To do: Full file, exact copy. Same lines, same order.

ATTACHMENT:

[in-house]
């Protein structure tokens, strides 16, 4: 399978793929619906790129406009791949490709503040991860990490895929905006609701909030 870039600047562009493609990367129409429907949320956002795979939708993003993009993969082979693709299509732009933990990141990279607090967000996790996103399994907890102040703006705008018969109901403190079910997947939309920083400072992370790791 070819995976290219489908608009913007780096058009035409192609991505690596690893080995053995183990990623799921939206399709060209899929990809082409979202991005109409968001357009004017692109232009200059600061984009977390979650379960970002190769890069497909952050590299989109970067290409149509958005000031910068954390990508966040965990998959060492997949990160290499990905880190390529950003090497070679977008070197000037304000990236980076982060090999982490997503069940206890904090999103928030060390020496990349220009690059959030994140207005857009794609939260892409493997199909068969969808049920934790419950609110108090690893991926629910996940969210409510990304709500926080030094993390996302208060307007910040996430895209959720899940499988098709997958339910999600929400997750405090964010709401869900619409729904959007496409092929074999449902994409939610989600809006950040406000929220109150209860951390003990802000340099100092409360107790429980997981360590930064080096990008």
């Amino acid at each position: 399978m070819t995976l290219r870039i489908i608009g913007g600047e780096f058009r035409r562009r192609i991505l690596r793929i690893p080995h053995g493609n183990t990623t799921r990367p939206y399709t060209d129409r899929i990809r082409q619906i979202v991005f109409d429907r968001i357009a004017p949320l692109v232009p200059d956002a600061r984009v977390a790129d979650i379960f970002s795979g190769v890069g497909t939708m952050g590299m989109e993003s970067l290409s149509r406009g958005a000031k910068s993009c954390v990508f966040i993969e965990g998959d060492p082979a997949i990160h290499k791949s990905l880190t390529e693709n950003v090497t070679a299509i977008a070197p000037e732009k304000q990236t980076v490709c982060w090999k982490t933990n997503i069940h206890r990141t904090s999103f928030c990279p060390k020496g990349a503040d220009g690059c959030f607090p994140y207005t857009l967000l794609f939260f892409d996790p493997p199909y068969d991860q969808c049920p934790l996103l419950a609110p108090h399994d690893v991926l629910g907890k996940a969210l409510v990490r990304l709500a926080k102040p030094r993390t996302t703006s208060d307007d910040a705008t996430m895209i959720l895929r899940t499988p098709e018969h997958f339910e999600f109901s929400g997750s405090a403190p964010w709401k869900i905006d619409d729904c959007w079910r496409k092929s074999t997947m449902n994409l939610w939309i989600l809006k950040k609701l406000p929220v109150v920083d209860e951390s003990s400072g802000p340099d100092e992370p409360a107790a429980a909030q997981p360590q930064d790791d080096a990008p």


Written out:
[in-house]
């Protein structure tokens, strides 16, 4: 399978793929619906790129406009791949490709503040991860990490895929905006609701909030 870039600047562009493609990367129409429907949320956002795979939708993003993009993969082979693709299509732009933990990141990279607090967000996790996103399994907890102040703006705008018969109901403190079910997947939309920083400072992370790791 070819995976290219489908608009913007780096058009035409192609991505690596690893080995053995183990990623799921939206399709060209899929990809082409979202991005109409968001357009004017692109232009200059600061984009977390979650379960970002190769890069497909952050590299989109970067290409149509958005000031910068954390990508966040965990998959060492997949990160290499990905880190390529950003090497070679977008070197000037304000990236980076982060090999982490997503069940206890904090999103928030060390020496990349220009690059959030994140207005857009794609939260892409493997199909068969969808049920934790419950609110108090690893991926629910996940969210409510990304709500926080030094993390996302208060307007910040996430895209959720899940499988098709997958339910999600929400997750405090964010709401869900619409729904959007496409092929074999449902994409939610989600809006950040406000929220109150209860951390003990802000340099100092409360107790429980997981360590930064080096990008």
């Amino acid at each position: 399978m070819t995976l290219r870039i489908i608009g913007g600047e780096f058009r035409r562009r192609i991505l690596r793929i690893p080995h053995g493609n183990t990623t799921r990367p939206y399709t060209d129409r899929i990809r082409q619906i979202v991005f109409d429907r968001i357009a004017p949320l692109v232009p200059d956002a600061r984009v977390a790129d979650i379960f970002s795979g190769v890069g497909t939708m952050g590299m989109e993003s970067l290409s149509r406009g958005a000031k910068s993009c954390v990508f966040i993969e965990g998959d060492p082979a997949i990160h290499k791949s990905l880190t390529e693709n950003v090497t070679a299509i977008a070197p000037e732009k304000q990236t980076v490709c982060w090999k982490t933990n997503i069940h206890r990141t904090s999103f928030c990279p060390k020496g990349a503040d220009g690059c959030f607090p994140y207005t857009l967000l794609f939260f892409d996790p493997p199909y068969d991860q969808c049920p934790l996103l419950a609110p108090h399994d690893v991926l629910g907890k996940a969210l409510v990490r990304l709500a926080k102040p030094r993390t996302t703006s208060d307007d910040a705008t996430m895209i959720l895929r899940t499988p098709e018969h997958f339910e999600f109901s929400g997750s405090a403190p964010w709401k869900i905006d619409d729904c959007w079910r496409k092929s074999t997947m449902n994409l939610w939309i989600l809006k950040k609701l406000p929220v109150v920083d209860e951390s003990s400072g802000p340099d100092e992370p409360a107790a429980a909030q997981p360590q930064d790791d080096a990008p």